22 August 2013

Starry Punggol Jetty with disturbing trash

The rocky shores at Punggol Jetty were dotted with small Crown sea star (Asterina coronata). Most of them are drab and blend with the rocks, but a few might be bright orange!
I also had a closer look at some disturbing large trash on this shore.

The rocky shore west of the Jetty seemed a little bare compared to my last trip here in Jan 2013. There were only sparse growths of two main kinds of sponges: Blue elegant branching sponges (Haliclona sp.) and Purple branching sponges (Callyspongia sp.). There were only one or two patches of other kinds of sponges and few of the blob ascidians that were so common on my last trip. There were also few Green mussels (Perna viridis). This shore is very methodically and frequently harversted.
There were still lots of the iconic Burgundy anemones (Bunodosoma goanese) all over the rocky shore. So far, we haven't seen these sea anemones on other shores in such numbers. As well as lots of tiny sea anemones coating the rocks in countless numbers including Lined bead anemones (Diadumene lineata) and Anthopleura dixoniana. I saw one and one Mini carpet anemone (Stichodactyla tapetum) and a Petal-mouthed mangrove anemone. There was also a Slender sea pen (Virgularia sp.). But I didn't come across the large Haddon's carpet anemones (Stichodactyla haddoni) I saw on past trips. Rene saw more as she checked out the deeper water and saw sea fans and cerianthids too.
There were lots of crabs on the shore, including this pair of Flower crabs (Portunus pelagicus). The male flower crab holds onto a female that is about to moult so he is the first one to mate with her when the time come. Crabs can only mate when the female moults.
There were also lots of these colourful Powder blue-clawed swimming crab (Thalamita crenata). There were also many Stone crabs (Myomenippe hardwicki) and lots of Purple climber crabs (Metopograpsus sp.).
Also abundant on the shore were many Black sea urchins (Temnopleurus sp.), often in clusters and 'carrying' bits of debris.
I came across a pair of Ovum cowries (Cypraea ovum) and many small brittle stars.
Among the most abundant animals encrusting the rocks were Worm snails (Family Vermitidae). These snail produce long coiling shells stuck onto the rock. But like most other snails, they have an operculum (yellow arrow) and a pair of tentacles (blue arrows).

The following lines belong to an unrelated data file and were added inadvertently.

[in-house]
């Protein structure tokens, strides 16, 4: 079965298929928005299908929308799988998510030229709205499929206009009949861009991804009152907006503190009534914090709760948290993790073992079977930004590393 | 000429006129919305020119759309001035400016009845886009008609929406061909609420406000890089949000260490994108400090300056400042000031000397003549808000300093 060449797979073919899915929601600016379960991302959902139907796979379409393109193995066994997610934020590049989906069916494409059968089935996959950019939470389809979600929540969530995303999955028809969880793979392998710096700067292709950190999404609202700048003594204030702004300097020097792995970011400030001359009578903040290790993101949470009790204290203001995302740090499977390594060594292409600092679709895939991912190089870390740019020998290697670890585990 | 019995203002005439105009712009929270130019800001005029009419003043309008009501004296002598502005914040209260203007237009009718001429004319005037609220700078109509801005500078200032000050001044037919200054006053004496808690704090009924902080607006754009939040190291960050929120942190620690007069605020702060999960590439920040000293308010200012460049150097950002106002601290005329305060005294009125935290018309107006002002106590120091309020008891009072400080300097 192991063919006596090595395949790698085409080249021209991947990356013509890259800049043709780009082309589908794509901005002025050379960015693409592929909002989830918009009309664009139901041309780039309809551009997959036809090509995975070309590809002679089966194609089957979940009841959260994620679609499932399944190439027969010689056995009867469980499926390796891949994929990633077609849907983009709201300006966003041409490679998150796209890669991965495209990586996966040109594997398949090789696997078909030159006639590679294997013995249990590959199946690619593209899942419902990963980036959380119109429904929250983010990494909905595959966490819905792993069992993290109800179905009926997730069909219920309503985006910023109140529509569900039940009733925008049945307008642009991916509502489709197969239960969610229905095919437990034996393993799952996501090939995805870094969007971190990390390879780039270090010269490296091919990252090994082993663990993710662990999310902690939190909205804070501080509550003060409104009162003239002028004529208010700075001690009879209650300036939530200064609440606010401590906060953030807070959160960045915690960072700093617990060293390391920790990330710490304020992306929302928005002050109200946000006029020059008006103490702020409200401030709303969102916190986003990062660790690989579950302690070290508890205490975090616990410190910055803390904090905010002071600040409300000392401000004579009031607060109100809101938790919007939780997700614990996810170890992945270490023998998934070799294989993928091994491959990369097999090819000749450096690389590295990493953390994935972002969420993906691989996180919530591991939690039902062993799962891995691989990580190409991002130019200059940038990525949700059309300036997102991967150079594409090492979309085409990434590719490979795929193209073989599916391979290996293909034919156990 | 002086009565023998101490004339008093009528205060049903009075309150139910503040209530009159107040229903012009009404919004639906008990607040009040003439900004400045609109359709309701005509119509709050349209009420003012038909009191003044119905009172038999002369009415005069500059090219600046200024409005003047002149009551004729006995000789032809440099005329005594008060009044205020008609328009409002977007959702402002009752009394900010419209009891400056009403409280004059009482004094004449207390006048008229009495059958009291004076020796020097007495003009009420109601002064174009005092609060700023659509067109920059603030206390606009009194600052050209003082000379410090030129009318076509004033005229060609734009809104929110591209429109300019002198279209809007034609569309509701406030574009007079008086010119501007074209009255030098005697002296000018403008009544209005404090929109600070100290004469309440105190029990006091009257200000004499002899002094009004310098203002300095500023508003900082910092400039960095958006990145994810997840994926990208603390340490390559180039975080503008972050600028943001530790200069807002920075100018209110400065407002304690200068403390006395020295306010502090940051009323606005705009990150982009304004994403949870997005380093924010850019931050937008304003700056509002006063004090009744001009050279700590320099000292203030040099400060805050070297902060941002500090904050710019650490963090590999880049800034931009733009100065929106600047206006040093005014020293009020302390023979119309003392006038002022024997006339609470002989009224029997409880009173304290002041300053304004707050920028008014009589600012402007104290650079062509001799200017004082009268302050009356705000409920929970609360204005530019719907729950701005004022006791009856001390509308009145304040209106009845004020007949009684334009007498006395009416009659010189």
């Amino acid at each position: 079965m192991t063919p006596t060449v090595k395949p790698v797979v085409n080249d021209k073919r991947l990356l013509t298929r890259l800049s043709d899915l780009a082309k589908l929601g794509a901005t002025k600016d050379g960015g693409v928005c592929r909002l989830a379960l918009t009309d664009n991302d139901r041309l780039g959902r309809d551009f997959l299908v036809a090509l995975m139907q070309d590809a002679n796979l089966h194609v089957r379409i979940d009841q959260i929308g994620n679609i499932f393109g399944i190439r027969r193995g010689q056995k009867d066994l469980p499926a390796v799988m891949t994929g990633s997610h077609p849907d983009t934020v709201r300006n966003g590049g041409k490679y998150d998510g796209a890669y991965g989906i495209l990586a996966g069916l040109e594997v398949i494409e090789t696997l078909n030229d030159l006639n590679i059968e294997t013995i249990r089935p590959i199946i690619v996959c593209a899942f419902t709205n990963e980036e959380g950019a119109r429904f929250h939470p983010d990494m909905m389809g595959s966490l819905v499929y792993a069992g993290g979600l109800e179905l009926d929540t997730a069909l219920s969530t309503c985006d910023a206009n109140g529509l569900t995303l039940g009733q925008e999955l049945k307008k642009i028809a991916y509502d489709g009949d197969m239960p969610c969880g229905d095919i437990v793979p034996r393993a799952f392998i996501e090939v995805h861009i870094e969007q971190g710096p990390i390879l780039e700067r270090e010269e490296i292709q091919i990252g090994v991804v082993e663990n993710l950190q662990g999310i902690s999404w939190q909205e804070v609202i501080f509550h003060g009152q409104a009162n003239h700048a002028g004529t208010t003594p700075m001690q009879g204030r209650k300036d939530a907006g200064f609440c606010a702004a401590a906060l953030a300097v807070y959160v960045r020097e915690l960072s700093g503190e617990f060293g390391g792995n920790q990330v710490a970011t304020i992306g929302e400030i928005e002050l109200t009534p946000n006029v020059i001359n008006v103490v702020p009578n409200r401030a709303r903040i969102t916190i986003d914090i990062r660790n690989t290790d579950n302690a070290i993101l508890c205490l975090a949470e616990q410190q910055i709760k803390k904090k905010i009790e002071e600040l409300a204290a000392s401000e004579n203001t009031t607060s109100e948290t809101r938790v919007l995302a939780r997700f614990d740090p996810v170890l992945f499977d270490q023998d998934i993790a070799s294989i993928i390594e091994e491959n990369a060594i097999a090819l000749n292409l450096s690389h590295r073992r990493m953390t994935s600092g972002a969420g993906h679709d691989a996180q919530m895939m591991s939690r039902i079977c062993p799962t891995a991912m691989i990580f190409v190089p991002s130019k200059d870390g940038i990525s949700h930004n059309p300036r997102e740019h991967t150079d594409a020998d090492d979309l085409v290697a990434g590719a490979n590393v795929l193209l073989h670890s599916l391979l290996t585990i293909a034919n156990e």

Under rocks there are lots of animals including this pair of tiny snapping shrimps.
The small patch of rocky shore near the jetty is full of life. The only two nudibranchs I saw were found there: Hoplodoris nodulosa and Dendrodoris fumata.
There are seagrasses here and all the patches I checked out were Hairy spoon seagrasses (Halophila decipiens)! There were also large patches of Caulerpa seaweeds but we couldn't find any slugs in them.
Unfortunately, there was a large blue drum stranded in the middle of the sponge-encrusted rocky area near Punggol Jetty.
The blue drum was encrusted so it was probably sitting there for some time. It seemed quite empty and I had a closer look at the label on the drum. According to Shannon Lim on facebook: The drum "probably [came] from one of the coastal farms. These barrels cost about $60 used & unwashed and are tied to beams as floatation. Every now and again they break off and drift away. By the way, unwashed barrels usually contain a few hundred ml of residual chemicals that farms either leave inside or just dump overboard."
I took the label home to clean it up carefully without tearing it. The label is for "linear alkyl benzene sulphonic acid" which according to one producer of the chemical is used to prepare detergents, pesticides for spraying, paint sprays (distempers and anionic specialty formulations), preparing fabric for dyeing. Here's a Material Safety Data Sheet for this chemical (pdf) which suggests it can be harmful to people and wildlife.
There were all kinds of plastic bags all over the shore. Most were plain or transparent bags about the size of rice bags. One was clearly a fish meal bag.
A very long, broad (my foot for scale) blue plastic tubing thingy. What is it? According to Shannon Lim on facebook: "Looks like a disposable waste chute that we use in construction."
A bundle of small long plastic bags. What happened here?
There was an encrusted gas tank. How did it get here? But I was glad to see no active fish traps (I saw one broken one) and no drift nets where we were (although these could have been placed in deeper water).
This stretch of rounded rocks lies opposite Pasir Gudang Port in Johor and near Pulau Ubin where lots of fish farms are located. I believe Punggol Jetty is one of the jetties regularly used by fish farmers.
Here's a Google Earth view of what's around Punggol Jetty.
Our shores struggle against so many threats, it's important to visit them regularly to keep up with how they are doing. Tomorrow, I'll be checking out Pasir Ris.

More photos of this trip by Rene Ong on facebook.

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